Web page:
"The Author, it must be remembered, writes from his own standpoint!"
My personal "Interpretive" Lens!

"One thing has always been true: That book ... or ... that person who can give me an idea or a new slant on an old idea is my friend." - Louis L'Amour

"Providing a first step on a path to self-reflection." - C. E. James

"Read not to contradict and confute; nor to believe and take for granted; nor to find talk and discourse; but to weigh and consider..." - Francis Bacon

"What is true today may be reevaluated as false not long after. Judgements are frequently based upon a set of "temporary" circumstances surrounding them. Conflicting ideologies can exist simultaneously. Antagonistic dualities are complementary aspects of a unified whole: are seen as mutually dependent mirror images of each other." - Nahum Stiskin

Warning, Caveat and Note: The postings on this blog are my interpretation of readings, studies and experiences therefore errors and omissions are mine and mine alone. The content surrounding the extracts of books, see bibliography on this blog site, are also mine and mine alone therefore errors and omissions are also mine and mine alone and therefore why I highly recommended one read, study, research and fact find the material for clarity. My effort here is self-clarity toward a fuller understanding of the subject matter. See the bibliography for information on the books.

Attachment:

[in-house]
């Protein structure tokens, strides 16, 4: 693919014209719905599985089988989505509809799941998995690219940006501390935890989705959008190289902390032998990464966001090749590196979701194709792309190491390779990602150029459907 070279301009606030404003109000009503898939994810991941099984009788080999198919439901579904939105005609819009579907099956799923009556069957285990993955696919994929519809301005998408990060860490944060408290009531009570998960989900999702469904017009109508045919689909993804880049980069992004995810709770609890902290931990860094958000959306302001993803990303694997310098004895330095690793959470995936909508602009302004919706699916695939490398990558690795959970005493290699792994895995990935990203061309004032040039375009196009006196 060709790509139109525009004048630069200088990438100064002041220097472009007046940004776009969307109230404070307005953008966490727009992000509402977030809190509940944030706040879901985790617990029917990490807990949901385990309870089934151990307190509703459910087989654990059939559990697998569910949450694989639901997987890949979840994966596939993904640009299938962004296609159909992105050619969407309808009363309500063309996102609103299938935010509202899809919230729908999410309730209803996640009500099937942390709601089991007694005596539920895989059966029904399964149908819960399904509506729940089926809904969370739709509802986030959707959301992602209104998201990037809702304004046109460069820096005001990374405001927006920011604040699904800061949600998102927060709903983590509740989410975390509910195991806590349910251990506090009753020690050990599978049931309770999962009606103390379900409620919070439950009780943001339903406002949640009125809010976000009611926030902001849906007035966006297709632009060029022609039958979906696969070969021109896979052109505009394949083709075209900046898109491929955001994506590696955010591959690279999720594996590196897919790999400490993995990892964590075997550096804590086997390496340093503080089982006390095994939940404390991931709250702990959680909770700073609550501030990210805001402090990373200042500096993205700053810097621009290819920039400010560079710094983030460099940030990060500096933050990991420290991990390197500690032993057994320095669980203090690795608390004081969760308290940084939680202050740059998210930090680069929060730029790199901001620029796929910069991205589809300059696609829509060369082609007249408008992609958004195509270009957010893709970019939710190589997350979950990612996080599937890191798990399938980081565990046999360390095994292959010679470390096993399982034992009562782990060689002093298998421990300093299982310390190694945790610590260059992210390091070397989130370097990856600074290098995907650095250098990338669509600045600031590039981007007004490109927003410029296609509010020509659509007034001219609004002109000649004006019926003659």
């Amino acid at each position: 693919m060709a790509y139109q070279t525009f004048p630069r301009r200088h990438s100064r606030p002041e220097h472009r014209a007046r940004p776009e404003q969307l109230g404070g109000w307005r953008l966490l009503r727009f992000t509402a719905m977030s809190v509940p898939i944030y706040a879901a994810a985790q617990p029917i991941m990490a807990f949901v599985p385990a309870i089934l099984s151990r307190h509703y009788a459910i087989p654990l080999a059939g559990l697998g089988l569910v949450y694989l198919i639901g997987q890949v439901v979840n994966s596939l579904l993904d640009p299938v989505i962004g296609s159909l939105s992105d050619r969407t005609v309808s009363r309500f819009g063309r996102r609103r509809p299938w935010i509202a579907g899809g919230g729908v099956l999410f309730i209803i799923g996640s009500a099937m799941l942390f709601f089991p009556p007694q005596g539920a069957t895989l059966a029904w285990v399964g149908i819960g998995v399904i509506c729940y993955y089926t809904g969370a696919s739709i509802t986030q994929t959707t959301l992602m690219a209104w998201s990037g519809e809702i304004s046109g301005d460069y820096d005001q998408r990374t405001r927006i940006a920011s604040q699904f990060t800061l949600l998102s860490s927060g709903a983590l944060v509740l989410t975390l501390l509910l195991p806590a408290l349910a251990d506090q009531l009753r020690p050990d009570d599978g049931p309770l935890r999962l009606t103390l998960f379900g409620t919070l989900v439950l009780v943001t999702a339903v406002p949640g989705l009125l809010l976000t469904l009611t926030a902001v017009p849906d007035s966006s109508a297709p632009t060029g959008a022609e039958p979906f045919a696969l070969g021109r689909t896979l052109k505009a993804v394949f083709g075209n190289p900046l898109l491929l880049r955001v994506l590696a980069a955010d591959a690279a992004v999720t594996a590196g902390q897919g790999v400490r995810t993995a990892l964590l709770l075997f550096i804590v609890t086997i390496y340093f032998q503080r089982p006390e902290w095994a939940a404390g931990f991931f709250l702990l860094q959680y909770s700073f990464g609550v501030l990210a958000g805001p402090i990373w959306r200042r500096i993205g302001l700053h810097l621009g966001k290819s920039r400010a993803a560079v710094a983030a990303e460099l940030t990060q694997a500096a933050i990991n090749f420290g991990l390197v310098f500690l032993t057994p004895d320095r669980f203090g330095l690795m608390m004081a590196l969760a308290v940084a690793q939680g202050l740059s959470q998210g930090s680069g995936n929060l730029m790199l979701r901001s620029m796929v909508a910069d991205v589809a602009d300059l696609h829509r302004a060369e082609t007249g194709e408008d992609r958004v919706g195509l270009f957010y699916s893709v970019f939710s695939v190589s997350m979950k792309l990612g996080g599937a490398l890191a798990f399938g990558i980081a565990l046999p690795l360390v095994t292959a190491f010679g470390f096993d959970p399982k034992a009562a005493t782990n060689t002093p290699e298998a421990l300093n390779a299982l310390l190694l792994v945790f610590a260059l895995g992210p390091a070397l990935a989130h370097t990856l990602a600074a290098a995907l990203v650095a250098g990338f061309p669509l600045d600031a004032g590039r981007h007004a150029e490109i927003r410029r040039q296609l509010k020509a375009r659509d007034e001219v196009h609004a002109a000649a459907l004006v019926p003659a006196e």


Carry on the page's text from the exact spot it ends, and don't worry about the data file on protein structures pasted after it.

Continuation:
Note: I will endevor to provide a bibliography and italicize any direct quotes from the materials I use for this blog. If there are mistakes, errors, and/or omissions, I take full responsibility for them as they are mine and mine alone. If you find any mistakes, errors, and/or omissions please comment and let me know along with the correct information and/or sources.

Kenpo Gokui

The lines of the ken-po goku-i are set from an atomistic aspect simply because it is the manner in which the brain learns. Its nature is completely holistic and like the I Ching must be in a form that promotes learning and understanding so a person can see, hear and grasp the nature of a holistic system. The gokui is a method to teach us how to be holistic. Its terseness is the best that can be done to convey its holistic meaning.